"Right there," as it turns out, is an area under a dock. Megan's plans for middle-management domination are foiled by Horatio's presence, but she gets a dead girl floating in an inner tube as a consolation prize. Alexx is already there, perched on the side of a life raft and snapping photographs. Horatio hunkers down and nails the girl's point of origin by noting, "Cyrillic lettering. The Russians have been forever dumping their second-rate surplus on their island friends." Does that surplus include all those gymnasts and ice skaters who fail to medal in the Olympics? Because I'd love to see that. Alexx tells everyone, "This girl's been shot in the leg. Very close to the femoral artery. Bled out." And yes, she did mispronounce femoral, but that's a small quibble relative to the others I will have about this episode. So long as I'm nitpicking, however, why is Alexx back in white? Doesn't she ever get unwanted blood stains on the job? We establish that there is no exit wound in the female bleeder, and that there is a tourniquet tied above the wound, which indicates that someone tried to save her. As Alexx cradles the body (in her white tank top, which is miraculously unspotted), she notes, "Injury like this, she would have been dead in under thirty minutes. There's no evidence of sunburn or exposure." There's also no evidence of shark-like snack attacks. I realize that not all sharks are scavengers, but nor are they late sleepers, and I find it hard to believe someone bleeding to death in the middle of the ocean wouldn't have attracted some attention, especially after that shark-cam close-up we got about fifteen minutes ago. I don't expect the episode to be an assiduously accurate representation of forensic science, but would it be too much to ask for consistency within the narrative premise for each episode? Would it? Does that go on the wish list along with Megan's transfer to Minneapolis for a third CSI spin-off? Anyway -- the finest minds in Miami/Dade deduce that the floating woman was on the drug boat that gave us corpselet #1. Then Horatio notices something around the girl's neck. Megan reads, "La Caridad del Cobre," which translates to "the Virgin of Charity." As Horatio notes, she is the patron saint of Cuba (declared so in 1916 by Pope Benedict). Megan tells us, "Families in Miami send them to their relatives [beat] as a good-luck piece for the journey." Horatio shows us what he thinks of religious icons by pointing out, "And that ninety miles of open ocean will take that luck away from you in two seconds." Megan's inspecting the medallion, and she notes that it's made by hand: "Old-school, with a palm-push graver." For those of us who don't spend our free time engraving, a palm-push graver consists of a point set into a wooden handle that fits neatly in your palm; the purpose of the tool is to give you control as you etch metal. We see this before Megan notes, "Tonal variations [beat], there's only one or two guys in Little Havana who do this bulino work." And again, for those of us who are not busy carving medallions in our spare time, bulino engraving is the practice of etching high-definition images via (you guessed it) a tool such as a palm-push graver. Horatio points out that the odds of a bulino engraver helping them out can be described in two ways -- slender or nonexistent.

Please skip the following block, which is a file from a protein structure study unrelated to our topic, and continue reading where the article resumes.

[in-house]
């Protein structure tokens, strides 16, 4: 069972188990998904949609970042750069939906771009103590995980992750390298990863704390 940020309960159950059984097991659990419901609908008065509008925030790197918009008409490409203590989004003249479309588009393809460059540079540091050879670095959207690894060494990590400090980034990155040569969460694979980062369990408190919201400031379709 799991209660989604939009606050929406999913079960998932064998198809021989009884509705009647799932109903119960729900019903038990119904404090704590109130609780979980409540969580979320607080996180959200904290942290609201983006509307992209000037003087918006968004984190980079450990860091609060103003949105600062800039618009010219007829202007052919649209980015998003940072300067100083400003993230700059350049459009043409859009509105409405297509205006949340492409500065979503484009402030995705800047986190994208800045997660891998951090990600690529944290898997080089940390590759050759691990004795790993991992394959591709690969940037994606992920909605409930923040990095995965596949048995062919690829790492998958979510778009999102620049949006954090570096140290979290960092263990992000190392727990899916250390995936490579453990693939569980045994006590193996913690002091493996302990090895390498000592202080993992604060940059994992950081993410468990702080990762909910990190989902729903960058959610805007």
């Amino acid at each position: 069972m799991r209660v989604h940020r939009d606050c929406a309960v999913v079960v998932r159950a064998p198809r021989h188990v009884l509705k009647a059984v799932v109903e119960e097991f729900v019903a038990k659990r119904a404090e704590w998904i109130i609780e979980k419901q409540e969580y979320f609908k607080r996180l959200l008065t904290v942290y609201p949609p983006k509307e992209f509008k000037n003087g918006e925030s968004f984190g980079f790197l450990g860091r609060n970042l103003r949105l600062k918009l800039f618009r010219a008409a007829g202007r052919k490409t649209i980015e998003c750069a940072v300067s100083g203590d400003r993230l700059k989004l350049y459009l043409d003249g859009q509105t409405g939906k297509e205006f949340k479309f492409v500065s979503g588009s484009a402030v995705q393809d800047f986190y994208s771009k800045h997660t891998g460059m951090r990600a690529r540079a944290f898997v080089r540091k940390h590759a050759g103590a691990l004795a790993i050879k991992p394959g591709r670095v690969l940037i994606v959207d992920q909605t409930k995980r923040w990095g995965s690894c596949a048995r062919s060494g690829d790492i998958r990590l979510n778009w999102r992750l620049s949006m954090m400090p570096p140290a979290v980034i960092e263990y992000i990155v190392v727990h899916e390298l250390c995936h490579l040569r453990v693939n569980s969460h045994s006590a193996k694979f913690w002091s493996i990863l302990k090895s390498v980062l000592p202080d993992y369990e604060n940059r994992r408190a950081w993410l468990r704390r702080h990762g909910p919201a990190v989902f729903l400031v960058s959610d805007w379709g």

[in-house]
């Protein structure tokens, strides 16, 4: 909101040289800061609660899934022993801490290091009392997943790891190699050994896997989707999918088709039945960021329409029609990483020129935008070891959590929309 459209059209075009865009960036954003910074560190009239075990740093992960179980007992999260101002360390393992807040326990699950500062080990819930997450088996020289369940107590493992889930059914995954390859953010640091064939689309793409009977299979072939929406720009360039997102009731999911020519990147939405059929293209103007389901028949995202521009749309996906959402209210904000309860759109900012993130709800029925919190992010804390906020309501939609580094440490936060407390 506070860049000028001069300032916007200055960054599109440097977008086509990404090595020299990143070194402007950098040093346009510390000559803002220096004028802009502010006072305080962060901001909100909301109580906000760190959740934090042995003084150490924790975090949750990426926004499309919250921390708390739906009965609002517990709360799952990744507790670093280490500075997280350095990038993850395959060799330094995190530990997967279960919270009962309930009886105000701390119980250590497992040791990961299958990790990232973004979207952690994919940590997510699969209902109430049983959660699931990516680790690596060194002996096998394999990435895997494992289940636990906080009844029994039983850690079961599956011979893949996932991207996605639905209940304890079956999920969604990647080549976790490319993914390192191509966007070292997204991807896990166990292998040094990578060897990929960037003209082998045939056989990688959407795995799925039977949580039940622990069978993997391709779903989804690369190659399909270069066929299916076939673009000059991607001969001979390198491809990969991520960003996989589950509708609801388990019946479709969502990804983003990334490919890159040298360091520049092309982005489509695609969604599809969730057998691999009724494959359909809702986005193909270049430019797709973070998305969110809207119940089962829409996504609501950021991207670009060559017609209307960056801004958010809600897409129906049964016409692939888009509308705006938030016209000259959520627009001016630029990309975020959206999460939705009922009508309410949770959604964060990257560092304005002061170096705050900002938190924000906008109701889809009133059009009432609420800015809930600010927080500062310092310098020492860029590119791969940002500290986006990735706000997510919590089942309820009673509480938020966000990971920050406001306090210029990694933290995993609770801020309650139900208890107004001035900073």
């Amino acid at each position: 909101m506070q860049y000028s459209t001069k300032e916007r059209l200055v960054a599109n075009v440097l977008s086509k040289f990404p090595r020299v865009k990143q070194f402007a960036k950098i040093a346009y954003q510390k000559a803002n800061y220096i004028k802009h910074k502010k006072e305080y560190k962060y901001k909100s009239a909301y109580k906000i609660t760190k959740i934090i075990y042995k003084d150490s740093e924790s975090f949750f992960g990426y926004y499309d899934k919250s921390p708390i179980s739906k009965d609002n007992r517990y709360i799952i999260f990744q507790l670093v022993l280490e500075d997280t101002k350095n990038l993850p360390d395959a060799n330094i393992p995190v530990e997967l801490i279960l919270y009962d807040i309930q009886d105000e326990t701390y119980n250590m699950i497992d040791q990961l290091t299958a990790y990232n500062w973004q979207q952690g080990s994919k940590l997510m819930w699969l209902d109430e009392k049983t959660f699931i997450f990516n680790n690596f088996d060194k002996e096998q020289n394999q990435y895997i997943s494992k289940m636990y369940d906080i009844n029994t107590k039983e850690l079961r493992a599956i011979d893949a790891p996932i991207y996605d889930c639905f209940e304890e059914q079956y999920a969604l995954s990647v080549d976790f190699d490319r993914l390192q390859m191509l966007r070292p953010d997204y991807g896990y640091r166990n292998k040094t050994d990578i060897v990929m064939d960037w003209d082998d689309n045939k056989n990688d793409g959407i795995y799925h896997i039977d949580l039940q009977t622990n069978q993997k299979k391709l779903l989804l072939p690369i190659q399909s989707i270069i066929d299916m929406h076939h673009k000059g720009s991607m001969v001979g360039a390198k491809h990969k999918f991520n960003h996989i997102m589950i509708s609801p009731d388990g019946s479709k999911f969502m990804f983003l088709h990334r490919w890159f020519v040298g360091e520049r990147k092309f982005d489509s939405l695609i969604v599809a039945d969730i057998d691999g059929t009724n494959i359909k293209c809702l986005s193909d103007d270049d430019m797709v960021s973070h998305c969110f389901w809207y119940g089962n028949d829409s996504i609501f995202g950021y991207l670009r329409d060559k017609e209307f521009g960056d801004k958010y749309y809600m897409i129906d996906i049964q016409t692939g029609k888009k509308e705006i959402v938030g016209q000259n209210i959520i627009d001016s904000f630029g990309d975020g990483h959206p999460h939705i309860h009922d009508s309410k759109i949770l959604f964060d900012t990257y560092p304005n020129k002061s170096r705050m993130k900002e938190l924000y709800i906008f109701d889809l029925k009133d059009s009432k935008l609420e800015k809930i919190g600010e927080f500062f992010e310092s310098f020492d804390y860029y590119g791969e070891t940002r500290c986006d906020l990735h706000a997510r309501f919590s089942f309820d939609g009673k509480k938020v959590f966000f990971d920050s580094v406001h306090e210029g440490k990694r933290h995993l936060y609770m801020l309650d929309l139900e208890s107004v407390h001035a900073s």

Episode Report CardSobell: C- | 296 USERS: C+
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